Eric Fitz and Denny Gallaudet are two members of the Cumberland Climate Action Team, which was instrumental in the town having a solar array installed on a capped landfill. Alex Lear / The Forecaster

CUMBERLAND — With the town’s new solar array up and running on a capped landfill off Drowne Road, an undevelopable property is now expected to produce more than 630,000 kilowatt hours of electricity a year for most municipal facilities.

“It’s (turned) brownfields to greenfield,” said Eric Fitz, a member of the Cumberland Climate Action Team.

ReVision Energy, which has a power purchase agreement with the town and built the 1,248-panel array, expects the town could save $20,000 on electricity in the array’s first year. The town had been spending about $120,000 annually, including about $70,000-$80,000 for nine municipal properties that include Town Hall, the Val Halla Golf & Recreation Center, Central Fire Station, public works garage and Prince Memorial Library, according to the team.

The array, which covers roughly 4 acres of the approximately 10-acre landfill, went online in mid-December.

Through a solar power purchase agreement, the town is purchasing power generated by the $1.05 million array from a group of “impact” investors that is partially managed by ReVision, Fitz said.

“Anybody in the country, I think even the world, could participate in this investment vehicle that they have,” he added.

The return on investment for those investors comes from federal tax credits and kilowatt hours sold to the town, which tend to be at a competitive or even better rate than the area utility, according to ReVision. The company expects Cumberland to save about $20,000 in the first year, thanks to that reduced rate.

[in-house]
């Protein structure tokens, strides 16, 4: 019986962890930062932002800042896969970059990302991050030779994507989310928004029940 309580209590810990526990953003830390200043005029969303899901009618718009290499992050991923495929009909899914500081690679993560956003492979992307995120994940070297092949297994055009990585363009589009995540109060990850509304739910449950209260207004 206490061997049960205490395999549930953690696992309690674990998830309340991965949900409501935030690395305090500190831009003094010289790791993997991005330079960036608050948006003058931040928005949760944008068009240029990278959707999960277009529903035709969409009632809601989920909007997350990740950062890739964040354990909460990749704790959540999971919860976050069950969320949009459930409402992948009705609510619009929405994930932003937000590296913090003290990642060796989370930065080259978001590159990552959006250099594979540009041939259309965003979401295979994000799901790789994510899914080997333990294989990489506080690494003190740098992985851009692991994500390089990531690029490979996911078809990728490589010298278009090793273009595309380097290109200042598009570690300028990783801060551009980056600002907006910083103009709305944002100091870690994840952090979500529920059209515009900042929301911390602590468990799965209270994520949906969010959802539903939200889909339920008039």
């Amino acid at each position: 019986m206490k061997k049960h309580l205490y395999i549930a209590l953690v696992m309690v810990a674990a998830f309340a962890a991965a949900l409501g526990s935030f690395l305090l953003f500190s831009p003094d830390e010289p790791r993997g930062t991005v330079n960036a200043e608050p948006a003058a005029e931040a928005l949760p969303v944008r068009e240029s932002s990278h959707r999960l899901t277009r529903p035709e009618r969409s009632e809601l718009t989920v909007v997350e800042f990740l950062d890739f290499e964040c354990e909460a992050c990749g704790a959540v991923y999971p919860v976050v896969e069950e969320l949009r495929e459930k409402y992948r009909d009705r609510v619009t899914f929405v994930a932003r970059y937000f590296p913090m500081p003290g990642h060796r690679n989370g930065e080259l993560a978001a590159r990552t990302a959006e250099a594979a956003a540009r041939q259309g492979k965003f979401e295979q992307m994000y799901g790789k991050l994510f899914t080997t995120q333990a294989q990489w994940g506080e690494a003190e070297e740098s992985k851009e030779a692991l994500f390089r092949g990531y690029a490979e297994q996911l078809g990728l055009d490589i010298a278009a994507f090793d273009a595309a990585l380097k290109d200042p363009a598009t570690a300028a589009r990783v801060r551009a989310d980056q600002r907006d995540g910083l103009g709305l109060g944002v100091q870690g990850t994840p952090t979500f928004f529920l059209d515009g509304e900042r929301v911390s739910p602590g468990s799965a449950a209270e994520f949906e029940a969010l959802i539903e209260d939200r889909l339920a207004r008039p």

When the tax credits expire in about six years, the town could purchase the array for about $630,000. The municipality could then have free electricity for the life of the array, which Fitz said could be 40 years.

Cumberland’s new solar array went online in December 2019. Courtesy Eric Fitz

ReVision has estimated the array will have paid for itself five to six years after the town purchases it, according to information Fitz provided. Estimated savings thereafter, in years 12-40, are about $125,000 a year, with the total savings estimate for the array’s four-decade life being about $4 million. Since CMP’s rates are gradually increasing, Cumberland’s expected savings should rise over time as well, Fitz said.

“It’s going to help … our taxpayers, and the whole thing was just a no-brainer,” he said.

Energy cost savings is one incentive, but so is the lessened impact on the environment, Denny Gallaudet of the Cumberland Climate Action Team pointed out. With nearly 700,000 kWh of electricity the town has generated annually now coming strictly from solar energy, about 200 tons of resultant carbon dioxide will no longer be produced, Gallaudet said.

ReVision has installed more than 8,000 electric systems in Maine, New Hampshire and Massachusetts since 2003, according to Joe Pagano, commercial solar consultant with the company. Landfill installations have also been built in South Portland, Portland and Belfast.

New solar policies have allowed larger projects to be built at more affordable rates, Pagano said.

ReVision plans in a few weeks to install a display at Town Hall to allow residents to view historical and real-time production, Fitz said. A web-based dashboard will also be available so people can view the system’s performance via a web browser.

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